july issue 2011

By | Editorial | Opinion | Published 13 years ago

NL-Cover07-11Not again? Yes, once again, the MQM has walked out of the coalition, accusing the PPP of bullying tactics in the Azad Jammu and Kashmir elections. They allege that the PPP had asked them to withdraw a Karachi candidate in their favour and, following their refusal, proceeded to postpone the election in that constituency.

With the MQM one can never be sure if the walkout is for real, since the party has a history of walking in and out of coalitions, depending on whether their demands are acceded to or not.

But now that the PPP is firmly in the saddle with the support of its newest coalition partner, the PML-Q, the party may not give in to the MQM’s ostensible “blackmailing tactics” — or will they?

Meanwhile, the now isolated PML-N has learnt some invaluable lessons from the wily Zardari, who proceeded to welcome the erstwhile “Qatil League” with open arms after all those vitriolic public spats. A vocal critic of the MQM’s “violent” ways until very recently, the PML-N is not averse to the idea of welcoming the MQM to the opposition ranks any more and may even form a coalition with them in the future.

Politics makes for strange bedfellows. In a recent development, as reported in a Karachi daily, Imran Khan has requested Pakistan Tehreek-e-Insaf’s London chapter to refrain from attacking Musharraf, and bloggers have gone into a spin mode over unsubstantiated rumours that the general has even gifted him a puppy from his canine collection.

Does it have to do with the strong rumours that some generals in the ISI are propping up the mighty Khan to score a victory in Punjab in the next elections and that the former captain (who is currently leading the Pew Popularity Polls) is warming up to them.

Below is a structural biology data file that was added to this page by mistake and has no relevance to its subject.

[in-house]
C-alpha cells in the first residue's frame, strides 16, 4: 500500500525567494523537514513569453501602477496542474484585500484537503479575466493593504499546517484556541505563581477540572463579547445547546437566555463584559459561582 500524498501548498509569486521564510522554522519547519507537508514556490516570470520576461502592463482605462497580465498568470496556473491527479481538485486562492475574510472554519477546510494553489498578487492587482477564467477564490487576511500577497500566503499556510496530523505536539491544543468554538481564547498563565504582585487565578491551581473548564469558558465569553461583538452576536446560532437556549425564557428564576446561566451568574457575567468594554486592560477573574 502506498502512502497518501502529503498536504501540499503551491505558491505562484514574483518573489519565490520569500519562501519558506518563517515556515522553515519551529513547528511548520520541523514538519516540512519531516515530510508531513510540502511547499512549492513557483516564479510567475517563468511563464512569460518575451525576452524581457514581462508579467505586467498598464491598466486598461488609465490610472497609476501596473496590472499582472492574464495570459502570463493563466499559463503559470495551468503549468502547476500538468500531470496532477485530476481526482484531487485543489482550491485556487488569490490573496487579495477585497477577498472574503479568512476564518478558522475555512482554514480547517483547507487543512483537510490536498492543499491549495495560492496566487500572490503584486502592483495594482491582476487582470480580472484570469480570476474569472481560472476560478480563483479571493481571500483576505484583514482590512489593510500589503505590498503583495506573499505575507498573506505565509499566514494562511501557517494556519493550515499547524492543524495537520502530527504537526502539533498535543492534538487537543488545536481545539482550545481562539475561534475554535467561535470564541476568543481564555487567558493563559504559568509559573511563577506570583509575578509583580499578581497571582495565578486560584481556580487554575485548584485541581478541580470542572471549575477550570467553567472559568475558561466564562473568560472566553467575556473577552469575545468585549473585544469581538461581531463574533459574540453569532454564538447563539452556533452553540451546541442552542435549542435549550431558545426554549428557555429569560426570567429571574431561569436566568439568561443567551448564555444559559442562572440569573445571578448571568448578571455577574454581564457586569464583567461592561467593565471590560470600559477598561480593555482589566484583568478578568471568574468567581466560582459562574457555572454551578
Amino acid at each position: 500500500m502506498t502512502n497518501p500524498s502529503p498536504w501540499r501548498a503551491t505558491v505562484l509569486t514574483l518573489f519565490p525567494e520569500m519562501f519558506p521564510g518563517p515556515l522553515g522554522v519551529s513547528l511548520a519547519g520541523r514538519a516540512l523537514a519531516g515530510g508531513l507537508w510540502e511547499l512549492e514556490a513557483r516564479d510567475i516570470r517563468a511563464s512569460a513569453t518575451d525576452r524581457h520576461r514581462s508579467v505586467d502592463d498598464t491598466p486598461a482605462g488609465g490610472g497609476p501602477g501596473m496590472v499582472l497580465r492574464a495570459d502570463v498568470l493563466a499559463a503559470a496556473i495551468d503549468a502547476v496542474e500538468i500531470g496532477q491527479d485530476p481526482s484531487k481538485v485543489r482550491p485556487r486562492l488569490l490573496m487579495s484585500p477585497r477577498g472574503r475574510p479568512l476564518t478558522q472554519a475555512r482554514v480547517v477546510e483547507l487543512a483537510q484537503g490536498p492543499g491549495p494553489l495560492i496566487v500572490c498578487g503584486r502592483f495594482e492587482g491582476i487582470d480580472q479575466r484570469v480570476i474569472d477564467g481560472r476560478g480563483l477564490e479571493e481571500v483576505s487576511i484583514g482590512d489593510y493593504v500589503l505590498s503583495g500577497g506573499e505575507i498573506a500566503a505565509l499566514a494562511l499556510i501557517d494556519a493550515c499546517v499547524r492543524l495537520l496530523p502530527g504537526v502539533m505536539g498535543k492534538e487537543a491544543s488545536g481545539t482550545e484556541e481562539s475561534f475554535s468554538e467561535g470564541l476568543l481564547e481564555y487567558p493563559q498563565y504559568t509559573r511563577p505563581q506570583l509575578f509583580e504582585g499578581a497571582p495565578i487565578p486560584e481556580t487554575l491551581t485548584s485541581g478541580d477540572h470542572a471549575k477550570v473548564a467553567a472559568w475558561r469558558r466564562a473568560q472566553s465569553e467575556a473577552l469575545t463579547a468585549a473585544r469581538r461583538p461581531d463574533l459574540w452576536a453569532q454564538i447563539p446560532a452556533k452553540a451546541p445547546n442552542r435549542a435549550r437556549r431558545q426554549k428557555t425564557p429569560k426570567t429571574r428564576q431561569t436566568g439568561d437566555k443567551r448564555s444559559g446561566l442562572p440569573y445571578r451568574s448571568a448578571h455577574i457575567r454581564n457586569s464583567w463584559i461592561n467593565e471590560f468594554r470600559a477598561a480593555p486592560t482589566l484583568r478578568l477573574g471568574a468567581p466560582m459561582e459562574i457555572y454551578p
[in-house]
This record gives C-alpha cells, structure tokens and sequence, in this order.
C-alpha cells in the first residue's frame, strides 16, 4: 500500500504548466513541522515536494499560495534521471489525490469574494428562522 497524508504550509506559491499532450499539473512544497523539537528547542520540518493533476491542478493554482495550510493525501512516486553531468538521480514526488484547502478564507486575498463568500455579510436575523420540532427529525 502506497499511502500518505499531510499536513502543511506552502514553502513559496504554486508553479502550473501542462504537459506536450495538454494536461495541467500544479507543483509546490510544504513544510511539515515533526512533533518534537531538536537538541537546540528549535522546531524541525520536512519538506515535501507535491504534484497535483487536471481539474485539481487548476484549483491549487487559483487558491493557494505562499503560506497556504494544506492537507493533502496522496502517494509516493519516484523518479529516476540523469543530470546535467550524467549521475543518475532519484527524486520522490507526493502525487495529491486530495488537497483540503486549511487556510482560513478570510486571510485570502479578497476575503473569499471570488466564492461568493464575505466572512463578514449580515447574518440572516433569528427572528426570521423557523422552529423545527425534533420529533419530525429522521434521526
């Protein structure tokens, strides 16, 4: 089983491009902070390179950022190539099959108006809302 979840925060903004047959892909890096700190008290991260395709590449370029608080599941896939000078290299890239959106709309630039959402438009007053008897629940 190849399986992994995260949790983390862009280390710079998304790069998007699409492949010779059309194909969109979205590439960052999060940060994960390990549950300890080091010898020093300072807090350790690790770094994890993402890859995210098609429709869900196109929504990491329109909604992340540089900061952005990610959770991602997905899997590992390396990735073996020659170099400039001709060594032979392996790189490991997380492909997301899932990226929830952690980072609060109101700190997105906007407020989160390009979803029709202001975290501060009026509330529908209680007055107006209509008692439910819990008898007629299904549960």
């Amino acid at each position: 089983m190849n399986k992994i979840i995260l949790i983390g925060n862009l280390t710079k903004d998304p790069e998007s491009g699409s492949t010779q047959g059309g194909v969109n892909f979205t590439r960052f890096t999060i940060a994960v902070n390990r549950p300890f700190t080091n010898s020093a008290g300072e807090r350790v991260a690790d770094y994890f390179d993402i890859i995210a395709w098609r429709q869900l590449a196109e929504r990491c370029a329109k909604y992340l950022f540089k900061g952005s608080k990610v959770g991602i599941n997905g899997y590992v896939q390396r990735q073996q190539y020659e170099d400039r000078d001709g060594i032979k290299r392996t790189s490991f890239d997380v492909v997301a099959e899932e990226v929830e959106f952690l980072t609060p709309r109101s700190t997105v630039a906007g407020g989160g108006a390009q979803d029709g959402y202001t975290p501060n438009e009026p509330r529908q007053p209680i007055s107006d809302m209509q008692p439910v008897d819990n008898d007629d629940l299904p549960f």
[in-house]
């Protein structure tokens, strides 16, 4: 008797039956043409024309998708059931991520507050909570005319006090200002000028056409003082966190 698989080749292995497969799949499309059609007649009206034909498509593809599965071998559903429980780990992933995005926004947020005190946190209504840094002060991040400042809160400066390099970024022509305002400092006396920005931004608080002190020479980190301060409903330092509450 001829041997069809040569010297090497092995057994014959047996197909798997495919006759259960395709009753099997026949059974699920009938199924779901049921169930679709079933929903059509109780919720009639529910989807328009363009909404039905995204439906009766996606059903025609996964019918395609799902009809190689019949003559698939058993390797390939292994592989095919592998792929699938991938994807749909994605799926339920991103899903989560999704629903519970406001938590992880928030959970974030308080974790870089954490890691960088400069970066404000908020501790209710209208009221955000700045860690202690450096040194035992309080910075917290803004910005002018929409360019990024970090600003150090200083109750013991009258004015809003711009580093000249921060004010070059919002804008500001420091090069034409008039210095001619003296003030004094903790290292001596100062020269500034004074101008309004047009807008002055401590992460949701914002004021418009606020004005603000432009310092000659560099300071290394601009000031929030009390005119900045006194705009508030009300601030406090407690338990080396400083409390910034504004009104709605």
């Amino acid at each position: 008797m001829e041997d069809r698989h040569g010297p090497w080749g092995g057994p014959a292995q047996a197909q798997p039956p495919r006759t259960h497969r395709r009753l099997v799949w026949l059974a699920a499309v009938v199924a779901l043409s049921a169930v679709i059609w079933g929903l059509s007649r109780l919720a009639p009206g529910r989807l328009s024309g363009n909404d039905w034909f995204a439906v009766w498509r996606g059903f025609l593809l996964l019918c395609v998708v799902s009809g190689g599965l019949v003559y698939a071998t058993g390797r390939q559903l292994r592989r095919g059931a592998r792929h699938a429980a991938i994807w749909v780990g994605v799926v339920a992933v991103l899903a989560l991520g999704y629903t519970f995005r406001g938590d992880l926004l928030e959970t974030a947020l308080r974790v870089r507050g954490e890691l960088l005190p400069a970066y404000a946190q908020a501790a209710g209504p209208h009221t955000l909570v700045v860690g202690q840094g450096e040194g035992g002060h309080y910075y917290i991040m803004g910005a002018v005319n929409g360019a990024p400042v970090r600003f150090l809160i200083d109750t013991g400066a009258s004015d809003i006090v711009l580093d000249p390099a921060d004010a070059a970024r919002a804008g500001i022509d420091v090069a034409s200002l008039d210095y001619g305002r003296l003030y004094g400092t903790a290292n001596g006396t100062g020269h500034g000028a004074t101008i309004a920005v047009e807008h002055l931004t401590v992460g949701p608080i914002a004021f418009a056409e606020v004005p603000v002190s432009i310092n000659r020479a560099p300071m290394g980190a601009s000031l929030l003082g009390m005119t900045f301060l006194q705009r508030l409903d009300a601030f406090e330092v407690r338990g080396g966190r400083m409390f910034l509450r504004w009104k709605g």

More than likely, or else why would a moralist like him refrain from commenting on the shenanigans of the army, now that even the awam is taking them to task.

Imran aside, the army has found an equally strong supporter in Zardari, who is now going after Nawaz Sharif hammer and tongs for his sustained and vociferous criticism of the army.

A protegé of the army is the biggest critic of the army and the biggest critic of the army is now best friends with the army, so much so that he has been designated as the army’s ‘spokesperson’ by some.

Strange are the ways of politicians — but then, as they say, politics is the art of the possible. The next elections may throw up many, many surprises.

The July 2011 issues of Newsline will be on newsstands soon. Look out for your copy.

Rehana Hakim is one of the core team of journalists that helped start Newsline. She has been the editor-in-chief since 1996.